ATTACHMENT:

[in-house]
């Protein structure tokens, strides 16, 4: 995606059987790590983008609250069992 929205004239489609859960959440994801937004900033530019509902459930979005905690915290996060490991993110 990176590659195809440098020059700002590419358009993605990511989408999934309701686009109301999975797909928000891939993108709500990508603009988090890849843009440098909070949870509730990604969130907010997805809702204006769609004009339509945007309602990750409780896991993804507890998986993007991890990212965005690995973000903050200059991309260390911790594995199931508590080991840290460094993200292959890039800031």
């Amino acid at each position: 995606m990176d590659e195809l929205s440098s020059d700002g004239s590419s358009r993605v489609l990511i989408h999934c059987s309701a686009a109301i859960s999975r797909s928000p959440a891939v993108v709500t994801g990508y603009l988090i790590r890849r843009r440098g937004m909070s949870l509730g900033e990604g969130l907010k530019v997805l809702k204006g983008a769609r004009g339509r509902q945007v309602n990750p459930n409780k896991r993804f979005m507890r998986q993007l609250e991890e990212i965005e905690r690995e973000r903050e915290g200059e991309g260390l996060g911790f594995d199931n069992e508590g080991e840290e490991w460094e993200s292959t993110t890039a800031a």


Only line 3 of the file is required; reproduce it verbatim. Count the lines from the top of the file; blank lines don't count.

């Amino acid at each position: 995606m990176d590659e195809l929205s440098s020059d700002g004239s590419s358009r993605v489609l990511i989408h999934c059987s309701a686009a109301i859960s999975r797909s928000p959440a891939v993108v709500t994801g990508y603009l988090i790590r890849r843009r440098g937004m909070s949870l509730g900033e990604g969130l907010k530019v997805l809702k204006g983008a769609r004009g339509r509902q945007v309602n990750p459930n409780k896991r993804f979005m507890r998986q993007l609250e991890e990212i965005e905690r690995e973000r903050e915290g200059e991309g260390l996060g911790f594995d199931n069992e508590g080991e840290e490991w460094e993200s292959t993110t890039a800031a």